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Thread: Musical Reincarnation ;-)

  1. #1

    Default Musical Reincarnation ;-)

    Dear mandolin friends around the world,

    I hope 2020 brings you success in all your endeavors. For me, the year has started with the warm afterglow of a performance of my little Idillio Sinfonico by the Läänesaarte Kammerorkester, conducted by Maestro Edoardo Narbona in Estonia. Both the sensitive interpretation and the cinematography, featuring the lovely landscapes of the Baltic Sea, have left me smiling in delight.

    So I am happy to share this performance with you all, along with “inside story” of this composition. As some of you will notice, this is an orchestration for string orchestra of my earlier Idillio for unaccompanied mandolin.



    The original score is freely available at the site below for your perusal or perhaps to illustrate the curiously organic evolution of a musical composition from one medium to another...

    http://www.paperclipdesign.com/vk/

    My best wishes to each and every one of you.

    Victor
    It is not man that lives but his work. (Ioannis Kapodistrias)

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  3. #2
    Registered User Frankdolin's Avatar
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    Default Re: Musical Reincarnation ;-)

    Wow, Victor! Just Beautiful

  4. #3

    Default Re: Musical Reincarnation ;-)

    Thank you! Indeed, they did a lovely job, both with the music and with the cinematography. I couldn't be happier with the outcome.
    It is not man that lives but his work. (Ioannis Kapodistrias)

  5. #4

    Default Re: Musical Reincarnation ;-)

    Groovy.

  6. #5

    Default Re: Musical Reincarnation ;-)

    Thanks, Eugene. Curious, how such a itsy, bitsy composition may have just landed me a HUGE movie soundtrack deal...

    Like Brahms and Ravel, I am a chronic, habitual arranger of my own music; sometimes that odd, quirky habit pays off.

    Cheers,

    Victor
    It is not man that lives but his work. (Ioannis Kapodistrias)

  7. #6
    Registered User Eric Hanson's Avatar
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    Default Re: Musical Reincarnation ;-)

    Victor,
    Congratulations on the success of your composition!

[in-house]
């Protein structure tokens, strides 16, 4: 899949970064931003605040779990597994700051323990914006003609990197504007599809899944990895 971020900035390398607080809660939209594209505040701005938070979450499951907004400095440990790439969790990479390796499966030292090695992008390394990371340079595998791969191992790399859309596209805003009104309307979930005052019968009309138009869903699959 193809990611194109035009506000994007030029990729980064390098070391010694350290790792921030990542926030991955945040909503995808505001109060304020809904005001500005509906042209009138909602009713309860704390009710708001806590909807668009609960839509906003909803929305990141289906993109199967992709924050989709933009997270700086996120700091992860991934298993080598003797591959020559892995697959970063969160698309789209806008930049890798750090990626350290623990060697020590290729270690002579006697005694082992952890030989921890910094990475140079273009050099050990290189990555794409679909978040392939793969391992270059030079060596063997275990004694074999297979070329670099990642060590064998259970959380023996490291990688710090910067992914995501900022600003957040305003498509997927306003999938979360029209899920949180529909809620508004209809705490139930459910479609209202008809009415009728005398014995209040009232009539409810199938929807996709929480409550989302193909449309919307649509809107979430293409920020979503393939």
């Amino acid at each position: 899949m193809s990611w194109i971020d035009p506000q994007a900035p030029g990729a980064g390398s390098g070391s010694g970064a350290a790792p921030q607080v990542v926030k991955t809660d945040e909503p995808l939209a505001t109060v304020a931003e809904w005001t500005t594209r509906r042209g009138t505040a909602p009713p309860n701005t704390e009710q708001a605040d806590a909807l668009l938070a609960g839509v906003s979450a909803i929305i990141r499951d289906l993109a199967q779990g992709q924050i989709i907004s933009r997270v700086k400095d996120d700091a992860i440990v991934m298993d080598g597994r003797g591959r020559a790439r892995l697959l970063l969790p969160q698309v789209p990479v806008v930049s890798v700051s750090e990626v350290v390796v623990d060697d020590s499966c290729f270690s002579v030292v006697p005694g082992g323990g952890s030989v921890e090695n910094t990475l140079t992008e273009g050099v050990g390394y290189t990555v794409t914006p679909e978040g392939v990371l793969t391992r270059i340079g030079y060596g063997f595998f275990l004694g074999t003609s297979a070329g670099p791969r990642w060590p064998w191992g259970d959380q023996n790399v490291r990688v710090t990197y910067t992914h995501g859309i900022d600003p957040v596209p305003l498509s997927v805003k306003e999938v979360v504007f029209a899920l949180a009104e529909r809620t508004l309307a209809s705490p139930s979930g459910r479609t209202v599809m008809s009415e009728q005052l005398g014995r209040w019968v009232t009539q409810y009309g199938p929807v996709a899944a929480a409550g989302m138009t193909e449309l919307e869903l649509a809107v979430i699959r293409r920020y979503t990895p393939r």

The piece is very moving, and at the same time comforting.
    May your success move you to continuing to provide more of this beauty to the world we live in.
    Eric
    Eric Hanson
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  8. #7

    Default Re: Musical Reincarnation ;-)

    Thank you, Eric! This piece (or rather this arrangement) was my humble homage to Giacomo Puccini and was made around either his birthday or some round-number anniversary of his. I was thinking mostly of his Crisantemi, the sonority in that glorious orchestral score of his, the shimmering strings, the Mediterranean aura...

    But Edoardo (the conductor, who is Italian) tells me it sounds rather English instead— a compliment in his mind, as he apprenticed in England and absolutely loves the music of Elgar. Then again, the Estonian musicians on the video tell me it sounds rather Scandinavian, kind of like Grieg— again, a compliment in their minds.

    All of which goes to corroborate the old adage that music is an international language.
    It is not man that lives but his work. (Ioannis Kapodistrias)

  9. #8
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    Default Re: Musical Reincarnation ;-)

    I can't help wondering how this would sound with (Hey, it's the Cafe!) mandolins. I am not sure the sweet sustain of the bows would be matched by tremolo; on the other hand, you did start with a duo-style mandolin piece.
    We tried the beautiful Adagio for Strings by Barber a few years back and I don't think it worked with mandolins; similar texture.
    What do you think,Victor?

  10. #9

    Default Re: Musical Reincarnation ;-)

    Oh, I think this would work just fine! Barber's Adagio is a much longer piece than my Idillio so I think that sheer endurance becomes a challenge; many mandolinists (myself included) may not be able to sustain an even, flowing tremolo for all that long. But this little piece should work just fine. Besides, as you say, it was originally conceived as a duo-style mandolin piece and that is most certainly playable and in fact has been played effectively far and wide. So, why not?